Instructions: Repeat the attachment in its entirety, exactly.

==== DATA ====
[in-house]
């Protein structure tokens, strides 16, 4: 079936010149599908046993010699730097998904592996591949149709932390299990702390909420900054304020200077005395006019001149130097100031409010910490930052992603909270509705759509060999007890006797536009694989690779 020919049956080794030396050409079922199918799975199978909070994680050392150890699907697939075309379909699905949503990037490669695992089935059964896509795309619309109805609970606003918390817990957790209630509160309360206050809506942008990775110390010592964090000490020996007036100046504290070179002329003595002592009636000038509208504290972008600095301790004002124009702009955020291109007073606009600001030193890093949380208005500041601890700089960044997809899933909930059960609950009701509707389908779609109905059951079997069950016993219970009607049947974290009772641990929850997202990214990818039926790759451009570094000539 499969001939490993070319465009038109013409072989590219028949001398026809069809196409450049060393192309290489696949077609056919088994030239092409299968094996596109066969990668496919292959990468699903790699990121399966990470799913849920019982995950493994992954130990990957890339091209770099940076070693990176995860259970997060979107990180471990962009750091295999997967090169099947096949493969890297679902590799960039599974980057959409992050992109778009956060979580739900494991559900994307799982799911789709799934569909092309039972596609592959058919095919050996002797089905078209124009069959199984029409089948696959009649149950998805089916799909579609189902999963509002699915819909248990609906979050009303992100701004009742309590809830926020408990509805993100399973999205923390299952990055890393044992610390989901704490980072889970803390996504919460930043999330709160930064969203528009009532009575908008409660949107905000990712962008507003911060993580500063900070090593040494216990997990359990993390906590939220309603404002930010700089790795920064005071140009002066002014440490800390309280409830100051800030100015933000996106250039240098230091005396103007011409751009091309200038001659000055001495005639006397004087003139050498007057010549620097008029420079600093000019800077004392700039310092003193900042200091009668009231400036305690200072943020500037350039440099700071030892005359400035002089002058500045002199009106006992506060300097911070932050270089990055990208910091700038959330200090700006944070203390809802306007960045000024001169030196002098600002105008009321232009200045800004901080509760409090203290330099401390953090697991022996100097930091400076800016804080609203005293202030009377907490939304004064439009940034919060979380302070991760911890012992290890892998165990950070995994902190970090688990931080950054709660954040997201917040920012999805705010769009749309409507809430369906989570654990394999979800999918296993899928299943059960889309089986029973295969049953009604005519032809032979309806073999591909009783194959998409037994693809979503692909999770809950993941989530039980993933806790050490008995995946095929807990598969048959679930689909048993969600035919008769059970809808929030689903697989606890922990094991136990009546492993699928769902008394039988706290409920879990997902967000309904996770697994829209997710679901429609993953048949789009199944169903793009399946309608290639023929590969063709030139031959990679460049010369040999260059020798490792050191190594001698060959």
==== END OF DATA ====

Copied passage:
[in-house]
């Protein structure tokens, strides 16, 4: 079936010149599908046993010699730097998904592996591949149709932390299990702390909420900054304020200077005395006019001149130097100031409010910490930052992603909270509705759509060999007890006797536009694989690779 020919049956080794030396050409079922199918799975199978909070994680050392150890699907697939075309379909699905949503990037490669695992089935059964896509795309619309109805609970606003918390817990957790209630509160309360206050809506942008990775110390010592964090000490020996007036100046504290070179002329003595002592009636000038509208504290972008600095301790004002124009702009955020291109007073606009600001030193890093949380208005500041601890700089960044997809899933909930059960609950009701509707389908779609109905059951079997069950016993219970009607049947974290009772641990929850997202990214990818039926790759451009570094000539 499969001939490993070319465009038109013409072989590219028949001398026809069809196409450049060393192309290489696949077609056919088994030239092409299968094996596109066969990668496919292959990468699903790699990121399966990470799913849920019982995950493994992954130990990957890339091209770099940076070693990176995860259970997060979107990180471990962009750091295999997967090169099947096949493969890297679902590799960039599974980057959409992050992109778009956060979580739900494991559900994307799982799911789709799934569909092309039972596609592959058919095919050996002797089905078209124009069959199984029409089948696959009649149950998805089916799909579609189902999963509002699915819909248990609906979050009303992100701004009742309590809830926020408990509805993100399973999205923390299952990055890393044992610390989901704490980072889970803390996504919460930043999330709160930064969203528009009532009575908008409660949107905000990712962008507003911060993580500063900070090593040494216990997990359990993390906590939220309603404002930010700089790795920064005071140009002066002014440490800390309280409830100051800030100015933000996106250039240098230091005396103007011409751009091309200038001659000055001495005639006397004087003139050498007057010549620097008029420079600093000019800077004392700039310092003193900042200091009668009231400036305690200072943020500037350039440099700071030892005359400035002089002058500045002199009106006992506060300097911070932050270089990055990208910091700038959330200090700006944070203390809802306007960045000024001169030196002098600002105008009321232009200045800004901080509760409090203290330099401390953090697991022996100097930091400076800016804080609203005293202030009377907490939304004064439009940034919060979380302070991760911890012992290890892998165990950070995994902190970090688990931080950054709660954040997201917040920012999805705010769009749309409507809430369906989570654990394999979800999918296993899928299943059960889309089986029973295969049953009604005519032809032979309806073999591909009783194959998409037994693809979503692909999770809950993941989530039980993933806790050490008995995946095929807990598969048959679930689909048993969600035919008769059970809808929030689903697989606890922990094991136990009546492993699928769902008394039988706290409920879990997902967000309904996770697994829209997710679901429609993953048949789009199944169903793009399946309608290639023929590969063709030139031959990679460049010369040999260059020798490792050191190594001698060959």